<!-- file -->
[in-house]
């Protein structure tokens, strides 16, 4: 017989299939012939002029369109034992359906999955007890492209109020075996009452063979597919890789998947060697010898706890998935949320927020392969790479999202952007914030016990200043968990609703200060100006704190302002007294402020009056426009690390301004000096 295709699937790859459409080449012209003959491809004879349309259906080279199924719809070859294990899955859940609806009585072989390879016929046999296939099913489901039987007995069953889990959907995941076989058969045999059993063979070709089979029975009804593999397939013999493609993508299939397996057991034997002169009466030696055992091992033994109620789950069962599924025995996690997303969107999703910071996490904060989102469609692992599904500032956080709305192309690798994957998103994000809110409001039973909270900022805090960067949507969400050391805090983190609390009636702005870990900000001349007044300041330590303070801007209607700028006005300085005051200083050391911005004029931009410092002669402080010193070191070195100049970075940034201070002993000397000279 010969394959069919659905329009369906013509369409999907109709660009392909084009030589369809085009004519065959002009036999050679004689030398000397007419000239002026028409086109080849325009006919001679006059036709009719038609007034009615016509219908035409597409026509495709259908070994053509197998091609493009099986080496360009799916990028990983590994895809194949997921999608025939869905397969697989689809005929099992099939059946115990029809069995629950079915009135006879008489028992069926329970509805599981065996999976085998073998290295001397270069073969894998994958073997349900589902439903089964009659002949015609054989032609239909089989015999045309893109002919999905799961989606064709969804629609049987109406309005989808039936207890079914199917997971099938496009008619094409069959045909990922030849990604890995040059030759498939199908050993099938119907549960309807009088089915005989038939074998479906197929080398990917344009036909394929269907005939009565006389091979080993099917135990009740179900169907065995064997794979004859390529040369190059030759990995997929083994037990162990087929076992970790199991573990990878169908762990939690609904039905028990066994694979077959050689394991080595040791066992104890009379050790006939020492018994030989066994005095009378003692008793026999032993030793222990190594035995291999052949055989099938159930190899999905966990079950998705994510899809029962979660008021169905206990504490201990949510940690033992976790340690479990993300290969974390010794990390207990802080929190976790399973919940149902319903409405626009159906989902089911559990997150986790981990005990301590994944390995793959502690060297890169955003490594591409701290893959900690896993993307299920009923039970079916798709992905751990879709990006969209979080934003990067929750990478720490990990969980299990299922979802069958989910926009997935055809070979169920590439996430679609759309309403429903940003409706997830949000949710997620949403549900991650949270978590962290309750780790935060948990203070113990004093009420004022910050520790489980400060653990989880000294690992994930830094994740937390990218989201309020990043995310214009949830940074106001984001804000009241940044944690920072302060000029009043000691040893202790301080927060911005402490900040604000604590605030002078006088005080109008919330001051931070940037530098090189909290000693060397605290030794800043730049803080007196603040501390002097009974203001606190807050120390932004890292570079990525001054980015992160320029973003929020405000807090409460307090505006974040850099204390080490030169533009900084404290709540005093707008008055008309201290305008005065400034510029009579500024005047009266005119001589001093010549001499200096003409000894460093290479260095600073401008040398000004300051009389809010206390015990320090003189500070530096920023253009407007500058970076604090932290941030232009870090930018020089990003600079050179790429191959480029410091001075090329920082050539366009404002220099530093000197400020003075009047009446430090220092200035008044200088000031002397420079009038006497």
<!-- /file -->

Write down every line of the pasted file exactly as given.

[in-house]
């Protein structure tokens, strides 16, 4: 017989299939012939002029369109034992359906999955007890492209109020075996009452063979597919890789998947060697010898706890998935949320927020392969790479999202952007914030016990200043968990609703200060100006704190302002007294402020009056426009690390301004000096 295709699937790859459409080449012209003959491809004879349309259906080279199924719809070859294990899955859940609806009585072989390879016929046999296939099913489901039987007995069953889990959907995941076989058969045999059993063979070709089979029975009804593999397939013999493609993508299939397996057991034997002169009466030696055992091992033994109620789950069962599924025995996690997303969107999703910071996490904060989102469609692992599904500032956080709305192309690798994957998103994000809110409001039973909270900022805090960067949507969400050391805090983190609390009636702005870990900000001349007044300041330590303070801007209607700028006005300085005051200083050391911005004029931009410092002669402080010193070191070195100049970075940034201070002993000397000279 010969394959069919659905329009369906013509369409999907109709660009392909084009030589369809085009004519065959002009036999050679004689030398000397007419000239002026028409086109080849325009006919001679006059036709009719038609007034009615016509219908035409597409026509495709259908070994053509197998091609493009099986080496360009799916990028990983590994895809194949997921999608025939869905397969697989689809005929099992099939059946115990029809069995629950079915009135006879008489028992069926329970509805599981065996999976085998073998290295001397270069073969894998994958073997349900589902439903089964009659002949015609054989032609239909089989015999045309893109002919999905799961989606064709969804629609049987109406309005989808039936207890079914199917997971099938496009008619094409069959045909990922030849990604890995040059030759498939199908050993099938119907549960309807009088089915005989038939074998479906197929080398990917344009036909394929269907005939009565006389091979080993099917135990009740179900169907065995064997794979004859390529040369190059030759990995997929083994037990162990087929076992970790199991573990990878169908762990939690609904039905028990066994694979077959050689394991080595040791066992104890009379050790006939020492018994030989066994005095009378003692008793026999032993030793222990190594035995291999052949055989099938159930190899999905966990079950998705994510899809029962979660008021169905206990504490201990949510940690033992976790340690479990993300290969974390010794990390207990802080929190976790399973919940149902319903409405626009159906989902089911559990997150986790981990005990301590994944390995793959502690060297890169955003490594591409701290893959900690896993993307299920009923039970079916798709992905751990879709990006969209979080934003990067929750990478720490990990969980299990299922979802069958989910926009997935055809070979169920590439996430679609759309309403429903940003409706997830949000949710997620949403549900991650949270978590962290309750780790935060948990203070113990004093009420004022910050520790489980400060653990989880000294690992994930830094994740937390990218989201309020990043995310214009949830940074106001984001804000009241940044944690920072302060000029009043000691040893202790301080927060911005402490900040604000604590605030002078006088005080109008919330001051931070940037530098090189909290000693060397605290030794800043730049803080007196603040501390002097009974203001606190807050120390932004890292570079990525001054980015992160320029973003929020405000807090409460307090505006974040850099204390080490030169533009900084404290709540005093707008008055008309201290305008005065400034510029009579500024005047009266005119001589001093010549001499200096003409000894460093290479260095600073401008040398000004300051009389809010206390015990320090003189500070530096920023253009407007500058970076604090932290941030232009870090930018020089990003600079050179790429191959480029410091001075090329920082050539366009404002220099530093000197400020003075009047009446430090220092200035008044200088000031002397420079009038006497």